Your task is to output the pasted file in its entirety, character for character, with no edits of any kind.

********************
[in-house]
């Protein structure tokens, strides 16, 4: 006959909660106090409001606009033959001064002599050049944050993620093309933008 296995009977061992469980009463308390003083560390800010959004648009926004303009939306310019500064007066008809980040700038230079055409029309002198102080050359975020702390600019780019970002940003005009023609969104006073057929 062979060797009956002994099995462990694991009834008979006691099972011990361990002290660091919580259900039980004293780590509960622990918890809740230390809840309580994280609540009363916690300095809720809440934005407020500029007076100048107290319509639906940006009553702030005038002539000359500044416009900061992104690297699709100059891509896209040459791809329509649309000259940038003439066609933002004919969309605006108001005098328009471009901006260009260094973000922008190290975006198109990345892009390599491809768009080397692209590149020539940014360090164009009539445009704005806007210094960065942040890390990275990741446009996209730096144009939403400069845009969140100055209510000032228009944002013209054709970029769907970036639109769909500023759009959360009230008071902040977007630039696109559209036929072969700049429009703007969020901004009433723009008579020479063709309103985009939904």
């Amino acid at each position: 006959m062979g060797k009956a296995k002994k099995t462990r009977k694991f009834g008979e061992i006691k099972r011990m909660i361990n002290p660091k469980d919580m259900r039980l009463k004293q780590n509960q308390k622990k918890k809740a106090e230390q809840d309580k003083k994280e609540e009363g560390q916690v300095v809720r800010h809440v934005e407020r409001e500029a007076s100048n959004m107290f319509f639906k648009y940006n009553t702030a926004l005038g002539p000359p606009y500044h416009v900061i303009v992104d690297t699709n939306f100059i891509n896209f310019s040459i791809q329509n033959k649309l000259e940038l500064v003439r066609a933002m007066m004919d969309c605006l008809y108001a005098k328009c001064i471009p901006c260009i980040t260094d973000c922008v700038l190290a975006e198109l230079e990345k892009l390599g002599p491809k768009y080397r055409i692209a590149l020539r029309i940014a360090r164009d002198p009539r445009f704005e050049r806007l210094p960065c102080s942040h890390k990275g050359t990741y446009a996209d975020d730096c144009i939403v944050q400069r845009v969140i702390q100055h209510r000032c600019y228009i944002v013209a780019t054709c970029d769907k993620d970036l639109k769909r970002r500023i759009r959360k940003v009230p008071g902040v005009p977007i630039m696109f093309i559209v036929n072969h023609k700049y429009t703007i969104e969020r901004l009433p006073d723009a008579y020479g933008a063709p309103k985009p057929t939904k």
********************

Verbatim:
[in-house]
């Protein structure tokens, strides 16, 4: 006959909660106090409001606009033959001064002599050049944050993620093309933008 296995009977061992469980009463308390003083560390800010959004648009926004303009939306310019500064007066008809980040700038230079055409029309002198102080050359975020702390600019780019970002940003005009023609969104006073057929 062979060797009956002994099995462990694991009834008979006691099972011990361990002290660091919580259900039980004293780590509960622990918890809740230390809840309580994280609540009363916690300095809720809440934005407020500029007076100048107290319509639906940006009553702030005038002539000359500044416009900061992104690297699709100059891509896209040459791809329509649309000259940038003439066609933002004919969309605006108001005098328009471009901006260009260094973000922008190290975006198109990345892009390599491809768009080397692209590149020539940014360090164009009539445009704005806007210094960065942040890390990275990741446009996209730096144009939403400069845009969140100055209510000032228009944002013209054709970029769907970036639109769909500023759009959360009230008071902040977007630039696109559209036929072969700049429009703007969020901004009433723009008579020479063709309103985009939904």
């Amino acid at each position: 006959m062979g060797k009956a296995k002994k099995t462990r009977k694991f009834g008979e061992i006691k099972r011990m909660i361990n002290p660091k469980d919580m259900r039980l009463k004293q780590n509960q308390k622990k918890k809740a106090e230390q809840d309580k003083k994280e609540e009363g560390q916690v300095v809720r800010h809440v934005e407020r409001e500029a007076s100048n959004m107290f319509f639906k648009y940006n009553t702030a926004l005038g002539p000359p606009y500044h416009v900061i303009v992104d690297t699709n939306f100059i891509n896209f310019s040459i791809q329509n033959k649309l000259e940038l500064v003439r066609a933002m007066m004919d969309c605006l008809y108001a005098k328009c001064i471009p901006c260009i980040t260094d973000c922008v700038l190290a975006e198109l230079e990345k892009l390599g002599p491809k768009y080397r055409i692209a590149l020539r029309i940014a360090r164009d002198p009539r445009f704005e050049r806007l210094p960065c102080s942040h890390k990275g050359t990741y446009a996209d975020d730096c144009i939403v944050q400069r845009v969140i702390q100055h209510r000032c600019y228009i944002v013209a780019t054709c970029d769907k993620d970036l639109k769909r970002r500023i759009r959360k940003v009230p008071g902040v005009p977007i630039m696109f093309i559209v036929n072969h023609k700049y429009t703007i969104e969020r901004l009433p006073d723009a008579y020479g933008a063709p309103k985009p057929t939904k």